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Development and clinical validation of a rapid qualitative near-patient molecular test to detect Neisseria meningitidis.

  • Researchers:
    Dr Colin Goldsmith, Dr Derek Fairley, Dr James McKenna, Dr John Edmund Moore, Dr Paul Jackson, Dr Peter Coyle, Prof Mike Shields
  • Start Date:
    01 January 2006
  • Category:
  • Location:
    Queen's University, Belfast, UK
Development and clinical validation of a rapid qualitative near-patient molecular test to detect Neisseria meningitidis.
Overall aim:

We propose the development and clinical validation of a rapid qualitative molecular test to detect Neisseria meningitidis DNA in patient specimens, allowing rapid (<2 hour) confirmation of meningococcal infection. There is currently no rapid diagnostic test which can be used to assist with clinical diagnosis of early-stage meningococcal disease, and significant turnaround times are required even for the fastest laboratory tests. In contrast, the proposed new test would be available for near-patient testing by staff without laboratory skills and without highly specialized or costly equipment (ie it could be used in hospital A&E departments, large primary care units or pharmacies).
Objectives: a] The first objective of this work is to develop a culture-independent molecular test that is rapid, can be used in near-patient settings and that can be operated by staff outside a laboratory, b] The second objective is to validate the test in a paediatric A&E setting against the current gold-standard methods (culture and laboratory PCR testing) offered by the routine laboratory service in this hospital, and c] Assessment of feasibility, acceptability and problems associated with implementing a near-patient test for meningococcal disease.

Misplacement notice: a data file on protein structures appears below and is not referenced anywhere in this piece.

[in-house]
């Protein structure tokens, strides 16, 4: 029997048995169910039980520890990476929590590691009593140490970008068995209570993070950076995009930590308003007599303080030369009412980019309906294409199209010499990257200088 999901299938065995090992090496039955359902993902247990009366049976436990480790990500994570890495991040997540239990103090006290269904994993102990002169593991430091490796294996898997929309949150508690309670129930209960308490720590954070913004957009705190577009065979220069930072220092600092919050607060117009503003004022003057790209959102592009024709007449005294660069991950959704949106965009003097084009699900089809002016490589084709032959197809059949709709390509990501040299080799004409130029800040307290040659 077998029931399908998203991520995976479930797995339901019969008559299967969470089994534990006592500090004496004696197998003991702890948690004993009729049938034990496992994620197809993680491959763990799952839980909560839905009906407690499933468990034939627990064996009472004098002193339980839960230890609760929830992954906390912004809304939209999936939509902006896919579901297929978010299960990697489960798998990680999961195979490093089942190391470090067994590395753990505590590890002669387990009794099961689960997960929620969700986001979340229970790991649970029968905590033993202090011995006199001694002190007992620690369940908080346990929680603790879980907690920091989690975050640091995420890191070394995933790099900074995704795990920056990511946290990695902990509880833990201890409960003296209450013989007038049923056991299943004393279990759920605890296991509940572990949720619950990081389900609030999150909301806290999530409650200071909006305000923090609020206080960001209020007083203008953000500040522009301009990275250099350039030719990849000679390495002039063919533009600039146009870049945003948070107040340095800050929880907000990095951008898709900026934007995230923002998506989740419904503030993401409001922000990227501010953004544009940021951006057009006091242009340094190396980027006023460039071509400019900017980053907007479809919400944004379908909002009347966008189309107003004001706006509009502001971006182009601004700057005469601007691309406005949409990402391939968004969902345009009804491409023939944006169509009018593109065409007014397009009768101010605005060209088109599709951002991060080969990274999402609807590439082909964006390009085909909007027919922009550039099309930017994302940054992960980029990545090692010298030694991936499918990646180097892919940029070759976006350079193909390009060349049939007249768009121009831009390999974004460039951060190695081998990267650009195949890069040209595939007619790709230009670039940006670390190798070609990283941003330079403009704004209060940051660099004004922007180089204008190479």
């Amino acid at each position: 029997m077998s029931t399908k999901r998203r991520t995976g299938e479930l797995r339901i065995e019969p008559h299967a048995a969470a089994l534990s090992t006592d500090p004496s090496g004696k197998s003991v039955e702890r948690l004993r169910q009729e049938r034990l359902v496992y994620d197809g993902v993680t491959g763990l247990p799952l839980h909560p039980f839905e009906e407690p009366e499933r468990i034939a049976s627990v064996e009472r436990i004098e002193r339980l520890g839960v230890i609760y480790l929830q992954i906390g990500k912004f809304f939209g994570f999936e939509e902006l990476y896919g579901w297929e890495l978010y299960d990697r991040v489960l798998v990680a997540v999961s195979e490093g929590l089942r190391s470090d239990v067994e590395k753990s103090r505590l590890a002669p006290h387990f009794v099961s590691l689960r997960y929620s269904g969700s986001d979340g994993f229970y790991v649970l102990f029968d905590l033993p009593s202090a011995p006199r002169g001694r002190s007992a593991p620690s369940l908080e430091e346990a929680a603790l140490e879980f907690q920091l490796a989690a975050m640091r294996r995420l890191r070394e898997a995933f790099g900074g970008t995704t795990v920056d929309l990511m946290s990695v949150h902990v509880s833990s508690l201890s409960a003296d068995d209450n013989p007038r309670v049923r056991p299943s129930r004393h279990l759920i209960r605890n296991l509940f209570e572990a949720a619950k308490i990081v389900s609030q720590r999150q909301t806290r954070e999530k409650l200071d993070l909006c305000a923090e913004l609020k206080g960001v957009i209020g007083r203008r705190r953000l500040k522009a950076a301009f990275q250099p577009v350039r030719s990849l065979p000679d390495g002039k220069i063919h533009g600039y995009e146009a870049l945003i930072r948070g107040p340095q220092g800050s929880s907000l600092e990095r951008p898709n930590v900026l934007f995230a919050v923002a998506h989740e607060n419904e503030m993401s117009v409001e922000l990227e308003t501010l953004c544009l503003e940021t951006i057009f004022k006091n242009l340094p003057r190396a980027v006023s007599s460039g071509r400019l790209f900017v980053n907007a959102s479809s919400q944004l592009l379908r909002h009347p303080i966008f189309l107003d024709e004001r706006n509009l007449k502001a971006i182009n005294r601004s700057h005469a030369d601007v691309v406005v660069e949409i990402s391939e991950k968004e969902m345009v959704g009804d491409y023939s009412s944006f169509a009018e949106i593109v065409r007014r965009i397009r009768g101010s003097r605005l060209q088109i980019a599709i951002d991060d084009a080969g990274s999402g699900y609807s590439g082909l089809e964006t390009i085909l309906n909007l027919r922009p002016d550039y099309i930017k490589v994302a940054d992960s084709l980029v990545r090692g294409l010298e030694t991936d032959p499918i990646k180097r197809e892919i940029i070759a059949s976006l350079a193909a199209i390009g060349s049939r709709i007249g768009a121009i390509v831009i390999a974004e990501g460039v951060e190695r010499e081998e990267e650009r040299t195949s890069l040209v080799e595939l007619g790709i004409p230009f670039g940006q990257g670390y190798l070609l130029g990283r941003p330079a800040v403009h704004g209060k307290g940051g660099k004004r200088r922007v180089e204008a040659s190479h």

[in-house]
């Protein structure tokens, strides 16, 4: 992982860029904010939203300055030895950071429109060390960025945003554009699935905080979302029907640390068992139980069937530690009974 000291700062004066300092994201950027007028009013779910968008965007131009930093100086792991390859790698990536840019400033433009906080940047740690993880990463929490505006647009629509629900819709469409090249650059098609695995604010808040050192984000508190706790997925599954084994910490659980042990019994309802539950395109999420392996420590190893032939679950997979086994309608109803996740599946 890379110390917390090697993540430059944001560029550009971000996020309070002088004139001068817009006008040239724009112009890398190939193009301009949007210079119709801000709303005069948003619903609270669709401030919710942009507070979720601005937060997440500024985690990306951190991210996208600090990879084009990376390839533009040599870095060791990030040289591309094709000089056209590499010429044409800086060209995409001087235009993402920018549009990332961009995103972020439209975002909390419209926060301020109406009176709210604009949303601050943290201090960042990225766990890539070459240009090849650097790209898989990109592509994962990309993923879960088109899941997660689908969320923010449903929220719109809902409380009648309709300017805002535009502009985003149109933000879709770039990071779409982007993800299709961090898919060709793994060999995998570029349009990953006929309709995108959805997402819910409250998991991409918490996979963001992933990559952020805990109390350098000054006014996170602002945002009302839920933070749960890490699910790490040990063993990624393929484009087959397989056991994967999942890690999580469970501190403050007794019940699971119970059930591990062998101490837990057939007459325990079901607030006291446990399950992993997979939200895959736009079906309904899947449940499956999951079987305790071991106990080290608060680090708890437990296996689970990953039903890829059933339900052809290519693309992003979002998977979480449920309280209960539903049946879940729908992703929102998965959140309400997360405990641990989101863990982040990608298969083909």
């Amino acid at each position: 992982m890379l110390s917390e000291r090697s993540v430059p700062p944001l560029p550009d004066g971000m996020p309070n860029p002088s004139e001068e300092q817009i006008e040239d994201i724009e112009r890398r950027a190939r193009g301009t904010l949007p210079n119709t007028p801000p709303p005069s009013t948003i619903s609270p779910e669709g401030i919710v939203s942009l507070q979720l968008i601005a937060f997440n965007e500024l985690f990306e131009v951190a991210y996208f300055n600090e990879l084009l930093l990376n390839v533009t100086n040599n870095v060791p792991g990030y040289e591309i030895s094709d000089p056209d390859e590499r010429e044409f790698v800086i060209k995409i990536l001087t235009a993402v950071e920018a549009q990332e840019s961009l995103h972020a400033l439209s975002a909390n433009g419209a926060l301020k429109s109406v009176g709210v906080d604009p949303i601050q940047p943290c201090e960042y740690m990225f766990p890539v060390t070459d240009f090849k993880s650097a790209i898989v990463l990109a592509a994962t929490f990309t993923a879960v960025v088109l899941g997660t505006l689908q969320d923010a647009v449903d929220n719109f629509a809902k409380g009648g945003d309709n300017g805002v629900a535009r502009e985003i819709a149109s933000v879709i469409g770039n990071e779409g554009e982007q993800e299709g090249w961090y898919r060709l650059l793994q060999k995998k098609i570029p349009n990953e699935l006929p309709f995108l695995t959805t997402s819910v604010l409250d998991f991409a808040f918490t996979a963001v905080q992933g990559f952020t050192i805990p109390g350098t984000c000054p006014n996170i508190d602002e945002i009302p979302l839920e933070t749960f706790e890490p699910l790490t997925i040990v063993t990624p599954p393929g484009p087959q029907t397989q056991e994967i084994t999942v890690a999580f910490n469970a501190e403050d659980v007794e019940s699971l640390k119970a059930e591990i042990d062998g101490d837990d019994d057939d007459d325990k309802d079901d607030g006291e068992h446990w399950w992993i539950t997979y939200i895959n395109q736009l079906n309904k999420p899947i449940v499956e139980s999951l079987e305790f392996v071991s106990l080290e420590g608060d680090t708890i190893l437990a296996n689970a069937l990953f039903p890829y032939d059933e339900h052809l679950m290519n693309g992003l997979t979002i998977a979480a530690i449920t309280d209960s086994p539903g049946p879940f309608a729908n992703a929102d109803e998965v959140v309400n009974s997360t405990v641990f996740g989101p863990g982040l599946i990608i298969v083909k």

a) Test development
The proposed near-patient test will detect the same target genes (ctrA and porA) as our existing polymerase chain reaction (PCR) assay, but will use an alternative isothermal method known as ‘Loop-mediated Isothermal Amplification’ (LAMP). Unlike PCR, isothermal methods do not require expensive or complicated thermal cycling instruments, which makes them very attractive for point-of-care testing. LAMP assays typically allow amplification of target DNA sequences with higher sensitivity and specificity than PCR, with reaction times of between 30 and 60 minutes, which is equivalent to the fastest real-time PCR tests. Significantly, the amplified target DNA can be easily detected in the LAMP reaction allowing rapid discrimination between positive and negative specimens. As proof-of-principle, we already have a prototype LAMP assay working in the laboratory which can detect the ctrA gene in clinical specimens within 60 minutes. Following laboratory optimisation of the new assay, protocols for a sensitive, specific, simple and robust near-patient test will be developed.

b) Clinical validation
This study will be carried out in the A&E department of the Royal Belfast Hospital for Sick Children. The results of near-patient testing using the new LAMP assay will be compared with results from laboratory testing using the same assay, and with results from routine laboratory PCR tests and culture.

Patient groups:
Group 1: All children with suspected meningococcal disease (MD) are entered into a ‘multiprofessional integrated care pathway’ and have a standardised set of investigations (to make diagnosis, assessment of severity and initial treatment) performed. In a recent one year study in this hospital, 104 suspected MD children were recruited and over 1/3 had proven MD. The study proposed here would test all children with suspected MD over at least a 2½ year period (giving ~250 patients, with at least 80 definite cases), allowing the clinical sensitivity of the near-patient test to be established.
Group 2. Seven hundred and fifty children presenting with non-specific febrile or upper respiratory tract illnesses (illnesses similar to the MD prodrome) and attending the A&E department will also be studied, in order to determine the specificity of the new test. These children will be followed up for 72 hours to record their final outcome.

Andrea Jenkinson
Meningococcal disease
Meningococcal disease at 36

I blurted out to the nurse "Look, I think I have meningitis!" showing the rash on my arms.

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